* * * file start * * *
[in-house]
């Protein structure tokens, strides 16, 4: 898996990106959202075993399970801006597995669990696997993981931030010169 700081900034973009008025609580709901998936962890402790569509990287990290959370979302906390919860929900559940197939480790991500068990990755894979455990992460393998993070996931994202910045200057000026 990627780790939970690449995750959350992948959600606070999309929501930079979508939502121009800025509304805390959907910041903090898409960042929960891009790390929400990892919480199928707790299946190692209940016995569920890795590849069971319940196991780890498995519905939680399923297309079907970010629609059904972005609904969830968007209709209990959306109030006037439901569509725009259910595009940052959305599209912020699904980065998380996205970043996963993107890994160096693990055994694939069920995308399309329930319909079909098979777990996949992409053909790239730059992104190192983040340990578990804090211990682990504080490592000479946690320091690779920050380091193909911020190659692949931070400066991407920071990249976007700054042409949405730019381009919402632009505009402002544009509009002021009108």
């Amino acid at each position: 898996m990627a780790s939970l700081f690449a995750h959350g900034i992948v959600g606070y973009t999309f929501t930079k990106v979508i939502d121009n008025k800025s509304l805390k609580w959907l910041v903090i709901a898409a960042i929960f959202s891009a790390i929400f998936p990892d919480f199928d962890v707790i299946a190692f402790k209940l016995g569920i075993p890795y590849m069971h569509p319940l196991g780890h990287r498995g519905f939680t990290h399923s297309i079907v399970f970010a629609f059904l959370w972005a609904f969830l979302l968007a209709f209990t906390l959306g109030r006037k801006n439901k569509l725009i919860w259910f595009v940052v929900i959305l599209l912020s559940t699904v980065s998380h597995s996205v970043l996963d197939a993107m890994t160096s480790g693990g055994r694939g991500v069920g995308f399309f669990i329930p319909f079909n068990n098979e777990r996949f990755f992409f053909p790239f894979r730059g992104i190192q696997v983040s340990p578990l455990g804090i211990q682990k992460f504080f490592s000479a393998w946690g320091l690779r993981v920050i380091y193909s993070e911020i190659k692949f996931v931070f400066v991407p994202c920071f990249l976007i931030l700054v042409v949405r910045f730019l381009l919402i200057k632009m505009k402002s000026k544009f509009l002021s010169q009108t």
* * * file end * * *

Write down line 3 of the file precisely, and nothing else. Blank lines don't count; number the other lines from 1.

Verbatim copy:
């Amino acid at each position: 898996m990627a780790s939970l700081f690449a995750h959350g900034i992948v959600g606070y973009t999309f929501t930079k990106v979508i939502d121009n008025k800025s509304l805390k609580w959907l910041v903090i709901a898409a960042i929960f959202s891009a790390i929400f998936p990892d919480f199928d962890v707790i299946a190692f402790k209940l016995g569920i075993p890795y590849m069971h569509p319940l196991g780890h990287r498995g519905f939680t990290h399923s297309i079907v399970f970010a629609f059904l959370w972005a609904f969830l979302l968007a209709f209990t906390l959306g109030r006037k801006n439901k569509l725009i919860w259910f595009v940052v929900i959305l599209l912020s559940t699904v980065s998380h597995s996205v970043l996963d197939a993107m890994t160096s480790g693990g055994r694939g991500v069920g995308f399309f669990i329930p319909f079909n068990n098979e777990r996949f990755f992409f053909p790239f894979r730059g992104i190192q696997v983040s340990p578990l455990g804090i211990q682990k992460f504080f490592s000479a393998w946690g320091l690779r993981v920050i380091y193909s993070e911020i190659k692949f996931v931070f400066v991407p994202c920071f990249l976007i931030l700054v042409v949405r910045f730019l381009l919402i200057k632009m505009k402002s000026k544009f509009l002021s010169q009108t």